Cytoplasmic dynein, conserved in many eukaryotes, is involved in diverse cellular processes including vesicle and organelle transport, mitotic checkpoint signaling, and the organization and positioning of the nucleus. The budding yeast Saccharomyces cerevisiae is a useful model system for studying the mechanism of dynein function since this organism apparently employs dynein for a single task: positioning of the nucleus and mitotic spindle during cell division. This chapter describes our current understanding of how dynein contributes to this process. We describe the components of the yeast dynein complex along with accessory factors that are necessary for dynein function, and we discuss how comparison with this system might provide insight into the molecular details of dynein mechanisms in other eukaryotes. 15.1 INTRODUCTIONThe partitioning of the duplicated genome between the two progeny is an essential step in every cell division. Chromosomes are organized and ultimately separated by means of a bilateral microtubule (MT) network known as the mitotic spindle. In budding yeast, the spindle is contained within the nucleus, which remains intact throughout the cell cycle. Therefore, both the nucleus and the spindle must be positioned between the mother and bud in order for each cell to receive a copy of the genome. Dynein is an MT-based Handbook of Dynein Edited by Keiko Hirose and Linda A. Amos Copyright © 2012 Pan Stanford Publishing Pte. Ltd. www.panstanford.com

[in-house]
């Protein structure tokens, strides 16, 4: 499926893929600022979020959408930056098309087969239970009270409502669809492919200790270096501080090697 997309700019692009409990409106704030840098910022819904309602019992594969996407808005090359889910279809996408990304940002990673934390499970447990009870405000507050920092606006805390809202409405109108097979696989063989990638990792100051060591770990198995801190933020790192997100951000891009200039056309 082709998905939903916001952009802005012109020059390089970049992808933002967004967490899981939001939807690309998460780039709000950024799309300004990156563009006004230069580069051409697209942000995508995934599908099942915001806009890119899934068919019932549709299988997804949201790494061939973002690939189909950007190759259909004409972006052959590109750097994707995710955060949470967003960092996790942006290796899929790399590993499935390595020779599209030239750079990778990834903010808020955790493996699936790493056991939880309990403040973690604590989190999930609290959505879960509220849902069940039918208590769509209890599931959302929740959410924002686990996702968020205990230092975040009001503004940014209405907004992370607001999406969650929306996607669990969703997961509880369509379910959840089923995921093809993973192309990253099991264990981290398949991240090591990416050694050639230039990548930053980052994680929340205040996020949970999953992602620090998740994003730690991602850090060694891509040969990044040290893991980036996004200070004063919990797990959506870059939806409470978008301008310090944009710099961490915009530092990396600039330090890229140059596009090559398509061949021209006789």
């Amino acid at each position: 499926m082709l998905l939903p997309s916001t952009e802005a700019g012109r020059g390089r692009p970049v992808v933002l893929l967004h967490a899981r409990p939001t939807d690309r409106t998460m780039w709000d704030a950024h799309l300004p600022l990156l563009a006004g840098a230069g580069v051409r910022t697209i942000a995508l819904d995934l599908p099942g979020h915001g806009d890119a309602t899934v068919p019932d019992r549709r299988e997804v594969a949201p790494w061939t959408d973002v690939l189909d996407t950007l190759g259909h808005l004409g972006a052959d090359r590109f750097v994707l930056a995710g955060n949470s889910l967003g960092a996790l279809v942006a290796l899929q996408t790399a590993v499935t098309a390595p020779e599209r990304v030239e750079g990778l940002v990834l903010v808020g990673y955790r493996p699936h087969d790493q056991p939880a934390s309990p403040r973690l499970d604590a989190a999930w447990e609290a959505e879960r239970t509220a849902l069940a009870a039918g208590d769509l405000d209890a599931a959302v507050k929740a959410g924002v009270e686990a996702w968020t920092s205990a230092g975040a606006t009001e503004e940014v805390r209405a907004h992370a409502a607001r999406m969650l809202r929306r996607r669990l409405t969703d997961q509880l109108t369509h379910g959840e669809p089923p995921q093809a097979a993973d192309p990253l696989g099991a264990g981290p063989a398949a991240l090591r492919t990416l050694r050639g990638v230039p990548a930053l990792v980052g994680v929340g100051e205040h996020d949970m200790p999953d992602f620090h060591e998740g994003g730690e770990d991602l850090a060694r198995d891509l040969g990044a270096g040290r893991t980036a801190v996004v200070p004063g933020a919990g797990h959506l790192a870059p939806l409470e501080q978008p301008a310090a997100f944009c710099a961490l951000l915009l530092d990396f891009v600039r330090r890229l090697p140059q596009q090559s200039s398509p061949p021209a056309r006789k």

motor that contributes to the translocation of the spindle and the nucleus during yeast cell division. The study of yeast dynein provides the opportunity to understand the biology of this process and characterize dynein function at the molecular level. Yeast provides a classic genetic system allowing for the identification and characterization of genes necessary for dynein activity, many of which are conserved in higher eukaryotes and believed to function in a similar manner. Yeast cells also utilize a cytoskeleton that lends itself well to visualization due to the presence of relatively few cytoplasmic microtubules (cMTs) and actin cables. Therefore, the study of dynein and its role in spindle positioning in Saccharomyces cerevisiae should be extremely beneficial.